With their focus on possible declines in family solidarity, “crowding out” studies neglected the social risks of family caregiving. Time transfers have important implications for the labor supply of family helpers as well as their capital accumulation. Women are more likely than men to face a “pension penalty” (Evandrou and Glaser 2003). Their greater contributions to family care constitute “costly attachments” (Folbre 2018: 752), making them less attractive to employers and influencing their labor supply decisions in ways that reduce earnings. The direction of causality flows in both ways: caregivers choose to reduce their working hours or to stop working in response to needs of loved ones, whereas individuals with poor labor market opportunities are more likely to become caregivers than individuals with better labor market prospects (Carr et al. 2018; Nguyen and Connelly 2014).
Public policy arrangements not only shape the frequency and intensity of family caregiving but also the social risks of such engagement. A key issue concerns generational interdependence (Dykstra and Hagestad 2016; Hagestad and Dykstra 2016): the extent to which public policy arrangements impose reliance on older and younger family members or enable individual autonomy (Frericks et al. 2014; Leitner 2003; Lohmann and Zagel 2016; Saraceno and Keck 2010) (See “Parent-Child Relationships”). Note that the actual impact of public policy arrangements on family caregiving practices is not easily determined. Their effect is entwined with cultural ideals about “proper” family relations (Saraceno and Keck 2010). An additional complexity is that socioeconomic factors such as gender pay gaps and the availability of jobs shape men’s and women’s behavior in families (Gornick and Hegewisch 2015) (See “Employment and Caregiving”).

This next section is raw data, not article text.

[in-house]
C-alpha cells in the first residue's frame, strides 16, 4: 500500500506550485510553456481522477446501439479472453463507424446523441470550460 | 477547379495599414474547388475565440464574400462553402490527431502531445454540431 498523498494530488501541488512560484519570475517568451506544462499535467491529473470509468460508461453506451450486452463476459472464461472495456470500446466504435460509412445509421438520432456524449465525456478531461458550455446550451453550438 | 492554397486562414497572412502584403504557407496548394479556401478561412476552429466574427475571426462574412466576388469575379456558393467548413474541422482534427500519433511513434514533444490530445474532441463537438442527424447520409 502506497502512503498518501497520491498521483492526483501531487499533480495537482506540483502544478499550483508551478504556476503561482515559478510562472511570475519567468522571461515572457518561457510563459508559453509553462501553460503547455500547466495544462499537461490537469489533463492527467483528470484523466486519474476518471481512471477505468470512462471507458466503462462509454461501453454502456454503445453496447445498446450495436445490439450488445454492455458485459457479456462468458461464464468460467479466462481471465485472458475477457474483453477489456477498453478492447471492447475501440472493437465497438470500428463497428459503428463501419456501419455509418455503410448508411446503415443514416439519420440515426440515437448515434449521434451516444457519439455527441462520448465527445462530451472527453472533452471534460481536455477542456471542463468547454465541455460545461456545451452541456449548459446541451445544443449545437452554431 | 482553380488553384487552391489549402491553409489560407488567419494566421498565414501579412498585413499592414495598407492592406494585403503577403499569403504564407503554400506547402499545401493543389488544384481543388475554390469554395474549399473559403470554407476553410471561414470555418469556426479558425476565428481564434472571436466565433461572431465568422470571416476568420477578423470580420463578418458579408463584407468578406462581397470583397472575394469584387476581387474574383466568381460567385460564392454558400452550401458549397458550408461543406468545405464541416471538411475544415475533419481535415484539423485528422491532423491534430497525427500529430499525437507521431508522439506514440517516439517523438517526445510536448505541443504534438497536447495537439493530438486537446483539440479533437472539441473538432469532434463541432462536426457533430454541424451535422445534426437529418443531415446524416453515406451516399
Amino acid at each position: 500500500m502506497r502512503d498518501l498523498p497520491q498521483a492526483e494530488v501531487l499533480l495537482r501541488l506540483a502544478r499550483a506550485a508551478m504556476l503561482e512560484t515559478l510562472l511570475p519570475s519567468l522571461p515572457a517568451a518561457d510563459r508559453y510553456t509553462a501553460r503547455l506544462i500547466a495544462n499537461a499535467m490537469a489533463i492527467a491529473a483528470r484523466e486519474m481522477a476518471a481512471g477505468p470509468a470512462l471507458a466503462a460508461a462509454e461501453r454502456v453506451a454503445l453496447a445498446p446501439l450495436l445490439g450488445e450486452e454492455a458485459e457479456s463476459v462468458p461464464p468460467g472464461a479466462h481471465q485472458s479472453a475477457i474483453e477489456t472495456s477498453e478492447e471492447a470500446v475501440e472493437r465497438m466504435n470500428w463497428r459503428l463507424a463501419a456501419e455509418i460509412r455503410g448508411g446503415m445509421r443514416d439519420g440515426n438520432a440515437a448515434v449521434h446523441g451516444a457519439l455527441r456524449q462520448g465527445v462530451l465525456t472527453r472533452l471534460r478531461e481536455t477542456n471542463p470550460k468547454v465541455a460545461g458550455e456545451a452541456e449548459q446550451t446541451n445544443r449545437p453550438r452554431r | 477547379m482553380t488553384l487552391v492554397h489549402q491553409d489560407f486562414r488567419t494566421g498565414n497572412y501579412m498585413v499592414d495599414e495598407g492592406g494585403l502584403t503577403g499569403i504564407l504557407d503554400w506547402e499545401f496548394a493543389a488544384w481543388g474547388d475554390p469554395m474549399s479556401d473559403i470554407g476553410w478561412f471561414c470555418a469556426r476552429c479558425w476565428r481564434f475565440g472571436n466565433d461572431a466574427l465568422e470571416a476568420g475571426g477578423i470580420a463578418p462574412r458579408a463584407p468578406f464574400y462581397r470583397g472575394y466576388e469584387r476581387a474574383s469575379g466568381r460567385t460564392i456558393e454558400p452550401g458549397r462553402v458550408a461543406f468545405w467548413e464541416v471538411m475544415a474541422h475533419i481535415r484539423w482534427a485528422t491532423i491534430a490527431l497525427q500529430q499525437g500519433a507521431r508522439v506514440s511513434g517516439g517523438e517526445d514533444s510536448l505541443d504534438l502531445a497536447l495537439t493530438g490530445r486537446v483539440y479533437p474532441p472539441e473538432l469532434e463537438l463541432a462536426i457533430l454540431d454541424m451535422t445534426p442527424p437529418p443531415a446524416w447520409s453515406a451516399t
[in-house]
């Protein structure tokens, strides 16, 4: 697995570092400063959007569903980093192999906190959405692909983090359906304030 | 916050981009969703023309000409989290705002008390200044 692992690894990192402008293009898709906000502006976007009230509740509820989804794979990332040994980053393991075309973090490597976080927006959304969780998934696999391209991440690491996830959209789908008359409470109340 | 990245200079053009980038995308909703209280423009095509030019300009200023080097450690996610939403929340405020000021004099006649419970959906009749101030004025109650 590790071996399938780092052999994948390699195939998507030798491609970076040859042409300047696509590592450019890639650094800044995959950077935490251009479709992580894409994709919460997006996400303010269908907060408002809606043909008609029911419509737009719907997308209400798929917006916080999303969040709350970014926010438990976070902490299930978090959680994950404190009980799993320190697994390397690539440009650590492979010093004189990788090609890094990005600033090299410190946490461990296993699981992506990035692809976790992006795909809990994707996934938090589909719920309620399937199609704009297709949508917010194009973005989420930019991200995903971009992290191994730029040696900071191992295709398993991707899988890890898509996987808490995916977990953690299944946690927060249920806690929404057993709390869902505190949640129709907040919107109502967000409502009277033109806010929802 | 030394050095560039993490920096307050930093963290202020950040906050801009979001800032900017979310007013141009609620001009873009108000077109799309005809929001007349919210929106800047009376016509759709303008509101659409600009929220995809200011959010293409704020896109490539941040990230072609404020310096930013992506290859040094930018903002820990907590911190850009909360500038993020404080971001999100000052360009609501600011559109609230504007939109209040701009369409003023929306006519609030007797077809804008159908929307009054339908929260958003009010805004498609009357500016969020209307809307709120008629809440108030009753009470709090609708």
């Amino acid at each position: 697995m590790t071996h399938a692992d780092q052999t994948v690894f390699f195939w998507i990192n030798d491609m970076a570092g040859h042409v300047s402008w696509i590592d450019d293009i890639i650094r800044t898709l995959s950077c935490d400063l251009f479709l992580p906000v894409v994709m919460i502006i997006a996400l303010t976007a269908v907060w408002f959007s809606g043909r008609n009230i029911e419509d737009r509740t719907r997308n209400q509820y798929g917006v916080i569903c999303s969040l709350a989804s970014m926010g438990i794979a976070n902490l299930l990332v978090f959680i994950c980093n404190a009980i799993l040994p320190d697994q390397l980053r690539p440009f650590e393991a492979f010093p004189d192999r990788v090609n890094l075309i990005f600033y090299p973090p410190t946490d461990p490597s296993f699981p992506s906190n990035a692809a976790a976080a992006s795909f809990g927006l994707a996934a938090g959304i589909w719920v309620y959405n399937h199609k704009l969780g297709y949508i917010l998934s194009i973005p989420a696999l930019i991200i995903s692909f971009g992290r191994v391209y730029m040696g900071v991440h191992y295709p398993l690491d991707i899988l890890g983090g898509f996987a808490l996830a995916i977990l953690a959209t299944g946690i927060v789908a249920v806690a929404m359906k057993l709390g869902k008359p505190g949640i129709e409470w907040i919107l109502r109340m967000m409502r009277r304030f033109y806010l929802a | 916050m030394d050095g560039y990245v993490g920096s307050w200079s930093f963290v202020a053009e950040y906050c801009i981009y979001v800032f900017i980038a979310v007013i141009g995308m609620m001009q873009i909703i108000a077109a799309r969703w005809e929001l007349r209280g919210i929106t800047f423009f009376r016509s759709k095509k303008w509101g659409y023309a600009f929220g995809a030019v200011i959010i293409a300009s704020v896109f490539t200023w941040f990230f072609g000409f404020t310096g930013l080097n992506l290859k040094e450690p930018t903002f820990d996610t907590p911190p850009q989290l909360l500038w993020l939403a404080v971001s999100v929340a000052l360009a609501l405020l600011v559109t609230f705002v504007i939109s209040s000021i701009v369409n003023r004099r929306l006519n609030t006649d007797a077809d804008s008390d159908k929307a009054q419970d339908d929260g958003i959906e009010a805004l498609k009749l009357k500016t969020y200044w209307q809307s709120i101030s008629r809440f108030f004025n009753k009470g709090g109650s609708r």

To understand the family/state division of responsibility for the old and the young, Saraceno and Keck (2010) distinguish three patterns in policy frameworks. The first is familialism by default, implying that there are few or no publicly provided alternatives to family care (high levels of generational interdependence) (See “Familism”). The second is supported familialism, where there are policies, usually in the form of cash for care benefits and paid leaves, which support families in keeping up their caring responsibilities (intermediate levels of generational interdependence). The third is defamilialization, where needs are partly addressed through the provision of services (day care, home help, residential care), resulting in low levels of generational interdependence. The authors’ analysis of policies shows that in individual countries of the European Union, the same pattern does not always emerge regarding responsibilities for the young and those for the old. In the Netherlands, for example, there is little publicly funded support for parents caring for infant children (familialism by default), but there are extensive welfare services for impaired older adults (defamilialization). Furthermore, contrary to widespread opinion, supported familialism and defamilialization are not always contrasting policy approaches. In some countries, as also pointed out by Eggers et al. (2018), they actually represent part of an integrated approach to public support of intergenerational responsibilities. In Denmark, for example, there is generous public funding both for professional care and for care performed by family members. Citizens have an actual choice (Leitner 2003) between caring themselves (and maintaining financial autonomy) (See “Coresidence”) or being (partly) relieved from caregiving responsibilities because qualified employees step in to help.